Tuesday, November 16, 2010
Now more than ever kids are disconnected from their food and seem to think that food simply comes from the grocery store. Transforming the way children eat and perceive food is no small feat, but it is important for kids to understand where their food is coming from. For this to happen there needs to be a shift in perception - a new understanding of health in relation to our bodies, the food we eat, where it comes from, and our environment. This shift is not as hard to make as you may think. The following list includes some fun idea’s that can help educate your children on where their food comes from, and who knows; the whole family might learn something new on the way!
· Go on a farm tour
· Take your children to the farmers market
· Go grocery shopping and let them pick out a vegetable they want to try (even if you don’t like it)
· Let them help you prepare dinner
Farm Fresh Soup
One of my favorite memories as a child was when my grade one class went on a tour of a local farm. It was an old McDonald type of farm so it had a little bit of everything including crops, cows, chickens, pigs, and goats. At the end of the tour we all got to pick out a vegetable to take back to our class room. Once we got back to the class room we put all of our vegetables together along with some noodles and made a soup out of all our finds. This experience was so much fun and was a day that I will never forget. This experience would be easy to replicate at your own home and is a fun, fast, and easy way to get your kids involved.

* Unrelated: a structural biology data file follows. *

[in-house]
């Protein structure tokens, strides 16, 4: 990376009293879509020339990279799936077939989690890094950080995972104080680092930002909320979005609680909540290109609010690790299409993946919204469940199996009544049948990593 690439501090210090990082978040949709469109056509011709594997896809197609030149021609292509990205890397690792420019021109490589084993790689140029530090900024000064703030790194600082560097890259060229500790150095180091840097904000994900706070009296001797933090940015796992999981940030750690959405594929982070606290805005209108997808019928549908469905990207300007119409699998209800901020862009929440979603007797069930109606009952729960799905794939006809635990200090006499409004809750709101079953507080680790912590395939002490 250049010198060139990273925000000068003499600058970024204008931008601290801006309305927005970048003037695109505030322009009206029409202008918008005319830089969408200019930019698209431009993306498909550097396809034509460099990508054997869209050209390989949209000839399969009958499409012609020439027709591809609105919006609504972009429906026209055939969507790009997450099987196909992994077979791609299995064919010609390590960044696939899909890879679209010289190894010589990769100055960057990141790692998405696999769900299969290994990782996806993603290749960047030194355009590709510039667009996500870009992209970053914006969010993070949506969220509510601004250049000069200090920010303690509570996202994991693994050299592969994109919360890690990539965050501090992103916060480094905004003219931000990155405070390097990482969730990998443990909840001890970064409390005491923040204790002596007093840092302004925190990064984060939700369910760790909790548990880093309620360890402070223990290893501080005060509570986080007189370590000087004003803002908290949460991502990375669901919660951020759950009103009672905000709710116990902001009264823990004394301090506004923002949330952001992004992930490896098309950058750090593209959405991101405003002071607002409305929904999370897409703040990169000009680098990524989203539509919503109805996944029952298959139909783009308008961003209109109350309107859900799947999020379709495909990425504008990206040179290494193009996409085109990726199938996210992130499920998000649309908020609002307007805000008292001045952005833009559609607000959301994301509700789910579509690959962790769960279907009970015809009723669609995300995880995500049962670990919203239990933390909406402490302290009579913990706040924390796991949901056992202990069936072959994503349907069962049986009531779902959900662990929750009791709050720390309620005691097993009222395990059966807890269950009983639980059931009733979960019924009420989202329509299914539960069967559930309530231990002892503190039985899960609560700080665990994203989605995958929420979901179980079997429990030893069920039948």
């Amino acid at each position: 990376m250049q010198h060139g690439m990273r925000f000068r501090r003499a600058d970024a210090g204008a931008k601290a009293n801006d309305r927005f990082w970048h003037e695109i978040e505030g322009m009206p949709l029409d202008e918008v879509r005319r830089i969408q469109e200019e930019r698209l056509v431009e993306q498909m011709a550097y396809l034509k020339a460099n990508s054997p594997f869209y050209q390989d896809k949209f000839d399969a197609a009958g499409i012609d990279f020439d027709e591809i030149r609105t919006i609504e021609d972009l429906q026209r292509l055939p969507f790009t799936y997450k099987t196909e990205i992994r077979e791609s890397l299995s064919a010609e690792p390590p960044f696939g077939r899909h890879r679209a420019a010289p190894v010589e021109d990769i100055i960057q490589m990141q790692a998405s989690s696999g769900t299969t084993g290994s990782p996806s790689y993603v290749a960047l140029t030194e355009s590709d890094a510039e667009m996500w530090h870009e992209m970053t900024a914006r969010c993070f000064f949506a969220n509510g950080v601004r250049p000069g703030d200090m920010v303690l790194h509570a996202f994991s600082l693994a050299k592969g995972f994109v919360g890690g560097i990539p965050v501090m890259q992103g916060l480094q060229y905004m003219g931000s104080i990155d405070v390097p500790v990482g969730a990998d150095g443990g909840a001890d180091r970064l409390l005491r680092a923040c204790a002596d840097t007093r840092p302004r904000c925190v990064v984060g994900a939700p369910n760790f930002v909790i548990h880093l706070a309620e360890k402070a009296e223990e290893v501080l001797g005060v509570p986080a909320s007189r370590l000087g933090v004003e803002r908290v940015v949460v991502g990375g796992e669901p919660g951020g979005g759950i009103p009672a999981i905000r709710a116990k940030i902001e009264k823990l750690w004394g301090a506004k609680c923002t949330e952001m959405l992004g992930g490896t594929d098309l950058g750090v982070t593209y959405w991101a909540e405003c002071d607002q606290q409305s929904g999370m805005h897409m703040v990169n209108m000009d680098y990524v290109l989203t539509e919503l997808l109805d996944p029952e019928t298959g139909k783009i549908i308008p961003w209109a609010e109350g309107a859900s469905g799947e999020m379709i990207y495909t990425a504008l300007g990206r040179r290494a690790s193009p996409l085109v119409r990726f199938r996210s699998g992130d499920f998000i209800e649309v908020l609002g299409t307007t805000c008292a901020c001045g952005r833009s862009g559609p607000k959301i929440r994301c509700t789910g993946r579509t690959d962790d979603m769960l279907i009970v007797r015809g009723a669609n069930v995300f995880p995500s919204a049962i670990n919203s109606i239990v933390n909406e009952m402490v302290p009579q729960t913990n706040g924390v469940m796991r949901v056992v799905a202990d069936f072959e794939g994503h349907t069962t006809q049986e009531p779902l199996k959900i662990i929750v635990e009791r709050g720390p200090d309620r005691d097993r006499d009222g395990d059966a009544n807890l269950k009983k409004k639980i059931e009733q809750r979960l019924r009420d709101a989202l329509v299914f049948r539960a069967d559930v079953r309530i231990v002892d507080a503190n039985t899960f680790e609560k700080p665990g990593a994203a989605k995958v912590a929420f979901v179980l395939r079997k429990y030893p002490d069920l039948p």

Creating positive food experiences with your kids will help them develop healthy eating patterns. Also, teaching your kids to cook will provide them with other skills that last a lifetime. For instance, learning to cook as a family will:
· Increase your child’s self esteem. Being able to accomplishing a task and see it through the whole way will show them that they can make a difference and be independent.
· Creates family bonding time. Taking time to cook with your kids will provide them with memories that they, in turn, can pass on to their families. It may take a longer time to get the meal or snack done but the moments with your children will be priceless.
· Kids will be more apt to eat what they make. Perhaps, it is the enthusiasm of creating something themselves, but they will be more likely to eat whatever they had a hand in making.